When Gandhiji wanted to organize village industries on a proper basis he wanted someone to shoulder the heavy burden. It was Mrs. Lilavati Munshi who suggested to Gandhiji that Kumarappa was the man for the work. Gandhiji agreed that there could be none better for the the job and thus the All India Village Industries Association was started, with Kumarappa as the Secretary. During some 15 years, when Kumarappa was the Secretary of A. I. V. I. A., he not merely experimented with and organized village industries, training workers for the same but he gave a scientific interpretation to the whole theory of village economics as expounded by Gandhiji. Upon Kumarappa fell the mantle of the interpreter and organizer of Gandhian economics of non violence. Kumarappa's books and writings on economics have considerably molded the mind of young India and specially of Constructive Workers. Gandhiji gave his ideas on economics to young India. It was Kumarappa, however, who gave scientific interpretations in a manner acceptable to the educated community.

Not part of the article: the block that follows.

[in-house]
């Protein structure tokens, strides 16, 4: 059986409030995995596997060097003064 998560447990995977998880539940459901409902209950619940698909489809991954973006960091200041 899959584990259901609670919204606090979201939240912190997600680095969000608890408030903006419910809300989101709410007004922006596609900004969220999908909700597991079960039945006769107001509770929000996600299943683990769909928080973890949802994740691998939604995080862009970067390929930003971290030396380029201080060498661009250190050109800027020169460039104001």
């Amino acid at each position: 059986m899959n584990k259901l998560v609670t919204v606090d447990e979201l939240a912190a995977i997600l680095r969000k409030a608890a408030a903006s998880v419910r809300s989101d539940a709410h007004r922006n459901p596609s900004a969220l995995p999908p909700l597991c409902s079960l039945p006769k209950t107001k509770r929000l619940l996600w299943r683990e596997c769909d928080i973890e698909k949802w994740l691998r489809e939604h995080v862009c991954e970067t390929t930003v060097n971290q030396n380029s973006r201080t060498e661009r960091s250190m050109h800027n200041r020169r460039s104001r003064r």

Economics and religion are one for Kumarappa. Production, distribution and consumption of worldly goods should fit in with the moral teachings inherent in religion. Religion should include economics. That is why Kumarappa the Christian, found himself  in conflict with the Metropolitan. Kumarappa challenged the Metropolitan to prove the moral validity of the Metropolitan's support to British rule in India and his indifference to the righteousness of the Satyagraha movements in India under the leadership of Christ-like Gandhi. This controversy attracted considerable public attention. Kumarappa's -name emerged from it as that of one wedded to uncompromising truth and out-spokenness.